Saturday, April 21, 2007

Dreaming up parallel universes

I usually remember at least the dream immediately before waking, and I want to ponder the one I had this morning. Here's a summary:

My children were still young enough to be living with me and visiting their father and his wife on weekends. My mother was still alive and I was still in college, though it wasn't clear which one (I have two degrees). Mother had apparently intercepted mail to me -- or else mail from the school was sent to the "mother of the student" and she should have told me about it. I was in danger of failing my classes because I hadn't turned in some homework I was supposed to do. I felt fearful about failing my classes, knowing that I hadn't done the work, but not knowing I was in trouble about it -- because Mother hadn't warned me I'd better hurry and get the work done -- and angry at her that she had told my ex-husband and his wife and even my young children, who didn't need to be worried about that. I was frustrated and almost tearful that Mother would betray me like that. Even worse was that because of my failure to do what I should have, My ex-husband's wife was wanting me to sign over something -- it seems like it was my house and everything in it. I kept saying "no" and remember once shouting, "Over my dead body!" There was no way I was going to let her have all my things. I was trying to keep all of them away from my stuff, and at the same time I was trying to get away from their presence as they (including Mother) continued to harrass me. They wouldn't leave me alone.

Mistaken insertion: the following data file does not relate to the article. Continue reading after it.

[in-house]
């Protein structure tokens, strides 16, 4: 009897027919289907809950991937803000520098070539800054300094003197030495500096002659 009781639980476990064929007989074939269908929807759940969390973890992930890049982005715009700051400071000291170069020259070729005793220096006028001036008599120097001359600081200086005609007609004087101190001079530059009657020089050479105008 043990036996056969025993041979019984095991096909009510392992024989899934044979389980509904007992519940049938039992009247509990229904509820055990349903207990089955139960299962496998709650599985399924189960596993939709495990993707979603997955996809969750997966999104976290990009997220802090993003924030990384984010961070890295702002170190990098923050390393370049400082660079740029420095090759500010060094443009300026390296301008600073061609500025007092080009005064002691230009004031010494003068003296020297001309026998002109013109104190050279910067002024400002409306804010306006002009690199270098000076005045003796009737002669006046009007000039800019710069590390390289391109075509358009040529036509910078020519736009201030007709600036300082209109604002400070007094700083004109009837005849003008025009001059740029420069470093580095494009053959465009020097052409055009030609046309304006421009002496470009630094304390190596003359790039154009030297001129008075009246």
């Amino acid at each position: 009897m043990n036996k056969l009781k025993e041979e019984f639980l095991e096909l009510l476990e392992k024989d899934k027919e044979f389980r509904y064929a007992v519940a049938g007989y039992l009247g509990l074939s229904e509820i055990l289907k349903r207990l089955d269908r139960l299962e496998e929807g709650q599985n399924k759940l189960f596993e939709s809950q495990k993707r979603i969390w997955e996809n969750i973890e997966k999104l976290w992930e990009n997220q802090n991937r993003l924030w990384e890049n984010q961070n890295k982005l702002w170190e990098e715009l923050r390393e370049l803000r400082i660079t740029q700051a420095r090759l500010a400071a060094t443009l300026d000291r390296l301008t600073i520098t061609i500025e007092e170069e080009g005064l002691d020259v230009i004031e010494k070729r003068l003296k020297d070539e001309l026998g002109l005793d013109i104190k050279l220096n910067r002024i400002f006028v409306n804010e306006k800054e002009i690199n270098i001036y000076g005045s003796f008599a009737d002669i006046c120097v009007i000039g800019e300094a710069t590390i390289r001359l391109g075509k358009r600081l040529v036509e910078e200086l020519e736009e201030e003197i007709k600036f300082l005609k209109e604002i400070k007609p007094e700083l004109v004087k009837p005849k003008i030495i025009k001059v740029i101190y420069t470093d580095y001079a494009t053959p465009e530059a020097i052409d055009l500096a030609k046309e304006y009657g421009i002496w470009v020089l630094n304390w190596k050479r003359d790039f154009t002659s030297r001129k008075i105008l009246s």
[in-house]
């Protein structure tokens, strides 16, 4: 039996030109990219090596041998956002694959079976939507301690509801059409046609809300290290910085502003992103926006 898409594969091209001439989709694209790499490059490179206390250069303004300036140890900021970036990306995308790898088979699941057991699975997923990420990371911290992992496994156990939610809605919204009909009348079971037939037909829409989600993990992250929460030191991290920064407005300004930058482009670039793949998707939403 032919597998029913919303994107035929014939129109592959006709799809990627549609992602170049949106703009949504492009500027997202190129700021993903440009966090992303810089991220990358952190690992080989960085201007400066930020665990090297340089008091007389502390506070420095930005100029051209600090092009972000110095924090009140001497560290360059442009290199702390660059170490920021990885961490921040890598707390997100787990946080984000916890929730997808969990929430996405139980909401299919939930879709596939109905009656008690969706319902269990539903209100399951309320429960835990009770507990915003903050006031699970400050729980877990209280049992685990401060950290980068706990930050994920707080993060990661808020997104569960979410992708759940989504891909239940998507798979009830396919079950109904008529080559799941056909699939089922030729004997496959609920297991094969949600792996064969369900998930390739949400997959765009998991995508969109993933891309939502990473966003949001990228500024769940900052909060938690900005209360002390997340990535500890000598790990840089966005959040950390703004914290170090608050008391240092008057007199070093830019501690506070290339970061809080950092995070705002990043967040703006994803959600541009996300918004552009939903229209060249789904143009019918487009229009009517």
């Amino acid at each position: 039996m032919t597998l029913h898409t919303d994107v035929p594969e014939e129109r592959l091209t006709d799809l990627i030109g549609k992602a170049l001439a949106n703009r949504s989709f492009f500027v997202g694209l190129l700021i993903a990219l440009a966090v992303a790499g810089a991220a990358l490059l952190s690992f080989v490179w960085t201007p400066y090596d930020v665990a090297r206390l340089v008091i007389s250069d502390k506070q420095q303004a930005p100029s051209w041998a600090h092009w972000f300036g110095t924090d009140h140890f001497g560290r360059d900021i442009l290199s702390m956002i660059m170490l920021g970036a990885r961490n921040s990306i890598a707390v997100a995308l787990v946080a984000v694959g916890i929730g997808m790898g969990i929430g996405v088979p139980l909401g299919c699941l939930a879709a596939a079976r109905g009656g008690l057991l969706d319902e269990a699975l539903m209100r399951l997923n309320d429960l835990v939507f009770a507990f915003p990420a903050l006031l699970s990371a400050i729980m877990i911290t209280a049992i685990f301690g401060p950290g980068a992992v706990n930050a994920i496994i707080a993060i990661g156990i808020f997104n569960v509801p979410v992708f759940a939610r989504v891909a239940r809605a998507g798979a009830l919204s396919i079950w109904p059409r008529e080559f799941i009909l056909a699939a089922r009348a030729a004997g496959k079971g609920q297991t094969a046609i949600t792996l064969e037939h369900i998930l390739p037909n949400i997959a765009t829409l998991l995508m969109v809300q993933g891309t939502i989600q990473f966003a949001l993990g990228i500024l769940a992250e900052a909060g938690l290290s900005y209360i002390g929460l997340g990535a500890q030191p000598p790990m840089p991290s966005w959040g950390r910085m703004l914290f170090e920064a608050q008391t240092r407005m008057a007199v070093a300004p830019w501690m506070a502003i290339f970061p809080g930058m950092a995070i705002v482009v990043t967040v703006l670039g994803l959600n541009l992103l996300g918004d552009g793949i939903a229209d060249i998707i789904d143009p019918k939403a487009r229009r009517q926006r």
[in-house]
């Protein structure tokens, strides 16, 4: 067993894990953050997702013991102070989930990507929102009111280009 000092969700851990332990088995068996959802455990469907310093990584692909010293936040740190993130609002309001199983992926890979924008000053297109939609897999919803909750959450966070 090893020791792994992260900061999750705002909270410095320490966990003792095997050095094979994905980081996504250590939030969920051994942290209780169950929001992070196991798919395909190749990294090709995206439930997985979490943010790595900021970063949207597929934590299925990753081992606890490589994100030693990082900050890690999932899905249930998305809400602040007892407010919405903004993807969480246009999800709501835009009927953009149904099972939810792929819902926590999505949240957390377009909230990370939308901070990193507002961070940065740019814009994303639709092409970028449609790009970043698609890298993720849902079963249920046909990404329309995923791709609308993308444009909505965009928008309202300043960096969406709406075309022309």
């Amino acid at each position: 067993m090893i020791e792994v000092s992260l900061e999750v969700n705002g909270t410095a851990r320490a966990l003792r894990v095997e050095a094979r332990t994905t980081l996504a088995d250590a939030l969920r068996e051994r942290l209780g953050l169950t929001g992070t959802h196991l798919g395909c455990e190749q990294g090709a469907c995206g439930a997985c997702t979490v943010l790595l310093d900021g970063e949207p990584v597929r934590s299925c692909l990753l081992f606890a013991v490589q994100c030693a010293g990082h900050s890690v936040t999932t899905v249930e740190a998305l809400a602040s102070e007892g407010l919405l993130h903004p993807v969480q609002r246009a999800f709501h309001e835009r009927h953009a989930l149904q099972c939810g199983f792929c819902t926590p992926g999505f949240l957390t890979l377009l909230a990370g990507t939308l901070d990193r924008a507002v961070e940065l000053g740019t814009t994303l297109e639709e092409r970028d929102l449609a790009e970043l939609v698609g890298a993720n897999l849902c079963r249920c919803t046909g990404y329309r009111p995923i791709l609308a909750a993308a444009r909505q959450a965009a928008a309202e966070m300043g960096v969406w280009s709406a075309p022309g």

I've been thinking lately about where dreams come from and have decided, after so many dreams like this that almost seem possible, that maybe dreams are a glimpse into my own life in a parallel universe. If every possible thing that COULD happen DOES happen, maybe my dreams show me what might have been. Say that, in this life I made one choice when presented with options, but in another universe I made another choice; to follow out each sequence would take two universes. However, in each of those universes the next decision made would double the possible universes. Within a very short time there would be innumerable universes. While I'm making decisions, so are you, thus increasing the number of universes it would take to show the various paths that would ensue:
Because I decided THIS, you did THIS.
Because I decided THAT, you did THAT.
But maybe when I decided THIS, you did THAT.
And maybe when I decided THAT, you did THIS.
Now count the parallel universes! Since you and I aren't the only ones making decisions, multiply the number of universes by the number of people in the world times the number of decisions. And make that the number of people who have ever lived, plus every choice that could possibly be made in all time. We might as well say the possibilities are infinite.

Richard Bach, who wrote Jonathan Livingstone Seagull (1970), also wrote a fascinating little book titled simply One (1988). It's called a novel, I think, because nobody would believe it could be serious. Under the spell of quantum physics, Bach and his wife Leslie are catapulted into an alternate world in which they exist simultaneously in many different incarnations. What if we could meet the people we are destined to be in twenty years? What if we could confront the people we were in the past, and those we are right now in parallel lifetimes, in alternate worlds?

When I found and read this book, I was so glad to see I wasn't the only person on earth who actually spends time thinking of weird things like this!  I recommend this book and rate it 9 out of 10.

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